The book was divided into several sections, most or all narrated in first person and each about one of the Biblical matriarchs: Sarah, Rebecca, Rachel, Leah, etc. Along the lines of “The Red Tent” but young adult and published somewhere around 1980, give or take a couple of years. The author was female, and I think it was published in US (though possibly UK or other British Commonwealth, since I got it out of a Canadian library).
Thanks to the Sunday NY Times, I now know who to ask the question that has been nagging at me for years: what O what was the book for teens (they didn’t call them YA novels yet) that I read in the 1960s (might’ve been published then, but also could’ve been published in the late 1950s) in which a daydreamy teenage girl envisioned painting her room gold, then painted it, then was bitterly disappointed that the walls were in fact “mustard yellow.” I remember nothing else about the girl, the story (or the walls) but the book must have had some kind of profound effect on me, because I’m over 60 now, a novelist and an English professor, and have read many, many novels since–and I’ve never forgotten it.
I’ve been looking for the following for years with no luck. YA novel from possibly 1980-1990’s about a young lady (18ish). I cannot remember the title or main heroine name but distinctly recall her traveling to Carmel-by-the-sea and the white wicker furniture that she decorated with. Possibly summer time or just after graduation. Seems she ended up going to work for a lady in interior design. And of course there was a boy…
Possibly part of the just for girls series or similar to that.
[/private role="author"]Brandy Hartnett, firstname.lastname@example.org[/private]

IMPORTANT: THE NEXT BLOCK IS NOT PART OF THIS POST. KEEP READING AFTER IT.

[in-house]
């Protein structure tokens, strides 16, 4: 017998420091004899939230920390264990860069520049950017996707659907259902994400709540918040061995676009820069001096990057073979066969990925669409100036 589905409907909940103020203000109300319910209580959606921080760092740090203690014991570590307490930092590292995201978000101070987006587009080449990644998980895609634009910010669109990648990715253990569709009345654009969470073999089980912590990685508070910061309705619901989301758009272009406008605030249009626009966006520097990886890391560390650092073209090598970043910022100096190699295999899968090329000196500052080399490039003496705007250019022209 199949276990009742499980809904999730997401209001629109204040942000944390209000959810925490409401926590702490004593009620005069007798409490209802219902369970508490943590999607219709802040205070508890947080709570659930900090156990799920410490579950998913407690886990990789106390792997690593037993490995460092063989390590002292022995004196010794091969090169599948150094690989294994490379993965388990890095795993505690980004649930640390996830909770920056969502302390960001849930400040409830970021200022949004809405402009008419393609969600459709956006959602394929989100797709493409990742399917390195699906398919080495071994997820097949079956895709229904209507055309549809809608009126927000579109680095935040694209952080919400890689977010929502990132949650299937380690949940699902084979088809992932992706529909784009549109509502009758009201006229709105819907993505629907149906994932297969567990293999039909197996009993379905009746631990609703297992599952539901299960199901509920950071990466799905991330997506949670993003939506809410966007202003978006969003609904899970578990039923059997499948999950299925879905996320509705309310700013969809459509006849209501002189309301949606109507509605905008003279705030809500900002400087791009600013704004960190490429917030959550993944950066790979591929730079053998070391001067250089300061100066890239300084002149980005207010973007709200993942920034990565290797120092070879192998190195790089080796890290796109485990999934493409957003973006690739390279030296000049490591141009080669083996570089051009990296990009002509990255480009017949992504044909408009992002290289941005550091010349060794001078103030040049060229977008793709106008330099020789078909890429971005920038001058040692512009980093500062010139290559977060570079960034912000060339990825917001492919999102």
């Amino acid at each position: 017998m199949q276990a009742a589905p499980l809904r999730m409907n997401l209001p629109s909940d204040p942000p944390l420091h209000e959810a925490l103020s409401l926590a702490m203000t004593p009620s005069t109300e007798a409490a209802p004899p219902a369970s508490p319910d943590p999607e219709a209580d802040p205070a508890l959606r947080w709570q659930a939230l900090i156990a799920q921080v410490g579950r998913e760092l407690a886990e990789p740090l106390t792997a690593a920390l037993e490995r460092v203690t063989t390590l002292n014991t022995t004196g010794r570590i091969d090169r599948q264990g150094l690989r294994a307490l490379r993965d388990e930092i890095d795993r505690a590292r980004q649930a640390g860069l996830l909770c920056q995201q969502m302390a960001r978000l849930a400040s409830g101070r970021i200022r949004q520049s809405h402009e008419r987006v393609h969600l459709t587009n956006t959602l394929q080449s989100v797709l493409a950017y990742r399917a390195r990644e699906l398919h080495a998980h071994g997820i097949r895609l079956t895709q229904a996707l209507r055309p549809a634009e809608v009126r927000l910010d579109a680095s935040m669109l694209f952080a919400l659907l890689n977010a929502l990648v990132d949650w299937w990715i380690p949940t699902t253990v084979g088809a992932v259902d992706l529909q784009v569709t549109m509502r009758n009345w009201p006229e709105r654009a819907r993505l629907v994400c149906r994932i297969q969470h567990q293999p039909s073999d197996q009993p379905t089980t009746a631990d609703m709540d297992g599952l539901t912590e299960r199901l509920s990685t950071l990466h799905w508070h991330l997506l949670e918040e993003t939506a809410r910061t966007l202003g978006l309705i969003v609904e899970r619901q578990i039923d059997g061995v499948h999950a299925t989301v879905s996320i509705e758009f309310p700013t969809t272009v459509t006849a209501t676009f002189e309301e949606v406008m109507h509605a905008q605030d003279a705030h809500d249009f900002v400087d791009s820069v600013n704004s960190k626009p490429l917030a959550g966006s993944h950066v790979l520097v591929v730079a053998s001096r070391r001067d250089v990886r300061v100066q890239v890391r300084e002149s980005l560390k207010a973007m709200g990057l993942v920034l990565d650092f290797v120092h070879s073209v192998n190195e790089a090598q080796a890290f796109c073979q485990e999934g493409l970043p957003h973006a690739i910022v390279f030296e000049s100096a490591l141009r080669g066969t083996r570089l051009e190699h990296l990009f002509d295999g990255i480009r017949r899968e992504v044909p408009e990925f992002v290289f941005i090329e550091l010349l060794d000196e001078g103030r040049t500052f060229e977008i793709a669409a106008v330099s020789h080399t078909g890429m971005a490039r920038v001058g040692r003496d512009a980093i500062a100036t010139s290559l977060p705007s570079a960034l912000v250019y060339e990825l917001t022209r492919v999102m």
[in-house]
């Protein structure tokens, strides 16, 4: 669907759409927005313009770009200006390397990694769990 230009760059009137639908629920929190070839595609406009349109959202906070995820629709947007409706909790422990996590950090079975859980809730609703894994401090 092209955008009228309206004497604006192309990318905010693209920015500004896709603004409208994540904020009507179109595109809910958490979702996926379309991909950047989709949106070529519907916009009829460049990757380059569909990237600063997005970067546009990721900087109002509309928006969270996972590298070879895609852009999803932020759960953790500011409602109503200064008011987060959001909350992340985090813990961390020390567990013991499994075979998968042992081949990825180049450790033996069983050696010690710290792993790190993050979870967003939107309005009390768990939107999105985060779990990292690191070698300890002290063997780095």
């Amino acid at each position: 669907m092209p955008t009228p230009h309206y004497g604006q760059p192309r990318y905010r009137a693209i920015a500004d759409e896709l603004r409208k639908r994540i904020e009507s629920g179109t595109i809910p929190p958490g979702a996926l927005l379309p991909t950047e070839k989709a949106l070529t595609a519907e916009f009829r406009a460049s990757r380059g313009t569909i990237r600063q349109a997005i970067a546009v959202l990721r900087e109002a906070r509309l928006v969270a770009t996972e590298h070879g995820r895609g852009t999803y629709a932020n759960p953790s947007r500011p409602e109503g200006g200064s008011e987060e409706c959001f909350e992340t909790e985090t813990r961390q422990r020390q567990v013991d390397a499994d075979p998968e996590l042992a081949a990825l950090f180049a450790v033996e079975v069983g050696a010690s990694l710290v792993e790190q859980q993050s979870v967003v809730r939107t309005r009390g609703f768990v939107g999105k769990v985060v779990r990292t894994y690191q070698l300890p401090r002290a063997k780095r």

I read this in elementary school in the 90s. It’s more of a young adult book not a children’s book. There was a spaceship that people lived on and something happened, I think the ship got torn in half by an asteroid or a meteor or something like that. I think an asteroid/meteor field was coming their way, so everyone on the ship was supposed to evacuate to one side of the ship so they could seal off the middle in case of damage from the asteroid and a couple of kids or people got stuck on the side that everyone had evacuated from. They thought they were going to die but the side with all the people on it ended up being breached and everyone was exposed to space and died. So now the group of people or kids on the other side were alone. And all the controls for the ship had been on the side that got destroyed. So they try to figure out how to get rescued or land somewhere. I remember the end being very depressing. Their last hope of survival was to get their floating ruined spaceship close enough to the last planet that there were any people on, which I believe was Pluto, so that someone could essentially snag their spaceship. But they were too far away and the book ended with them floating off into space with the impression that they would starve to death. I always remember the book title having something to do with butterflies but I could be wrong. I remember the cover having a purple/ red magenta space swirl incorporated on it.
Girl 11-14 who has ESP (as does her clan), has to do something or loses it and dies, meets boy (older) from moon or sky city who has no powers, but lots of technology that does same thing. They hook up (which I thought was odd for that age), and their two civilizations meet or something like that. 60-70’s I think. Telepathy was part of it.